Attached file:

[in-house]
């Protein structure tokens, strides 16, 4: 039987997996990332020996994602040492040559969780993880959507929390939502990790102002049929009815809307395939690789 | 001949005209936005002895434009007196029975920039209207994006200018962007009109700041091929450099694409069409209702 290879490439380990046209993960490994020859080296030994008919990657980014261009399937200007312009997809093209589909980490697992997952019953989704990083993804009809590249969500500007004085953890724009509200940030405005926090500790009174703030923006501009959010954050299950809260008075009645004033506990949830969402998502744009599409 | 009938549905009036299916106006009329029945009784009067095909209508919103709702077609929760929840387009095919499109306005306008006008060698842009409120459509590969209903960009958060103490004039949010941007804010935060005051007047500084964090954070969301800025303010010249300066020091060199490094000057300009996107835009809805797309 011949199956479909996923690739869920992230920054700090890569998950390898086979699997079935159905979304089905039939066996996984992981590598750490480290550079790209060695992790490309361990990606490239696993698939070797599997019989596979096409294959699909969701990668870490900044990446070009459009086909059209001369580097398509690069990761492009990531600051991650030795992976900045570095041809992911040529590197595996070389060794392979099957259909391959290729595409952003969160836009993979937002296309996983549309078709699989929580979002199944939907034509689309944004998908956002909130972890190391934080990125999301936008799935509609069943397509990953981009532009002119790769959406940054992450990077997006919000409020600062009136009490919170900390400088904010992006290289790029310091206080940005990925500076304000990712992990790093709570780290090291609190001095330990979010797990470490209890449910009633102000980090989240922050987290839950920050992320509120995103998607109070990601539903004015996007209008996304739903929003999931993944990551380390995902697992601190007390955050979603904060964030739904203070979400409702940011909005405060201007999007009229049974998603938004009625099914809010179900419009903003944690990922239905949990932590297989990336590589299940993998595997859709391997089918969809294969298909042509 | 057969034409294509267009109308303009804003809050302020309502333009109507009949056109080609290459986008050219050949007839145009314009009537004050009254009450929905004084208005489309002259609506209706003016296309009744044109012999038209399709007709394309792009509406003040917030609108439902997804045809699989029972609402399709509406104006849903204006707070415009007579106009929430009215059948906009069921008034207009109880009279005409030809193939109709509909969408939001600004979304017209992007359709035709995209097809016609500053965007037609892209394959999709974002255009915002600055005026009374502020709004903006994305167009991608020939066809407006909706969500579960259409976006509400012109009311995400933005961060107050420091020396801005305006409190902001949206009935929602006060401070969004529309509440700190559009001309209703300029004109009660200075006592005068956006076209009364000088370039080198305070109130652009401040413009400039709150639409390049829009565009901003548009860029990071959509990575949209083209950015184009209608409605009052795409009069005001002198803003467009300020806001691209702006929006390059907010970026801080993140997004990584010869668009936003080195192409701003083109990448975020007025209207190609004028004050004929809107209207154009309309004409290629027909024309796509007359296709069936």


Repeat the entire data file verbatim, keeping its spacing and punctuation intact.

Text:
[in-house]
């Protein structure tokens, strides 16, 4: 039987997996990332020996994602040492040559969780993880959507929390939502990790102002049929009815809307395939690789 | 001949005209936005002895434009007196029975920039209207994006200018962007009109700041091929450099694409069409209702 290879490439380990046209993960490994020859080296030994008919990657980014261009399937200007312009997809093209589909980490697992997952019953989704990083993804009809590249969500500007004085953890724009509200940030405005926090500790009174703030923006501009959010954050299950809260008075009645004033506990949830969402998502744009599409 | 009938549905009036299916106006009329029945009784009067095909209508919103709702077609929760929840387009095919499109306005306008006008060698842009409120459509590969209903960009958060103490004039949010941007804010935060005051007047500084964090954070969301800025303010010249300066020091060199490094000057300009996107835009809805797309 011949199956479909996923690739869920992230920054700090890569998950390898086979699997079935159905979304089905039939066996996984992981590598750490480290550079790209060695992790490309361990990606490239696993698939070797599997019989596979096409294959699909969701990668870490900044990446070009459009086909059209001369580097398509690069990761492009990531600051991650030795992976900045570095041809992911040529590197595996070389060794392979099957259909391959290729595409952003969160836009993979937002296309996983549309078709699989929580979002199944939907034509689309944004998908956002909130972890190391934080990125999301936008799935509609069943397509990953981009532009002119790769959406940054992450990077997006919000409020600062009136009490919170900390400088904010992006290289790029310091206080940005990925500076304000990712992990790093709570780290090291609190001095330990979010797990470490209890449910009633102000980090989240922050987290839950920050992320509120995103998607109070990601539903004015996007209008996304739903929003999931993944990551380390995902697992601190007390955050979603904060964030739904203070979400409702940011909005405060201007999007009229049974998603938004009625099914809010179900419009903003944690990922239905949990932590297989990336590589299940993998595997859709391997089918969809294969298909042509 | 057969034409294509267009109308303009804003809050302020309502333009109507009949056109080609290459986008050219050949007839145009314009009537004050009254009450929905004084208005489309002259609506209706003016296309009744044109012999038209399709007709394309792009509406003040917030609108439902997804045809699989029972609402399709509406104006849903204006707070415009007579106009929430009215059948906009069921008034207009109880009279005409030809193939109709509909969408939001600004979304017209992007359709035709995209097809016609500053965007037609892209394959999709974002255009915002600055005026009374502020709004903006994305167009991608020939066809407006909706969500579960259409976006509400012109009311995400933005961060107050420091020396801005305006409190902001949206009935929602006060401070969004529309509440700190559009001309209703300029004109009660200075006592005068956006076209009364000088370039080198305070109130652009401040413009400039709150639409390049829009565009901003548009860029990071959509990575949209083209950015184009209608409605009052795409009069005001002198803003467009300020806001691209702006929006390059907010970026801080993140997004990584010869668009936003080195192409701003083109990448975020007025209207190609004028004050004929809107209207154009309309004409290629027909024309796509007359296709069936």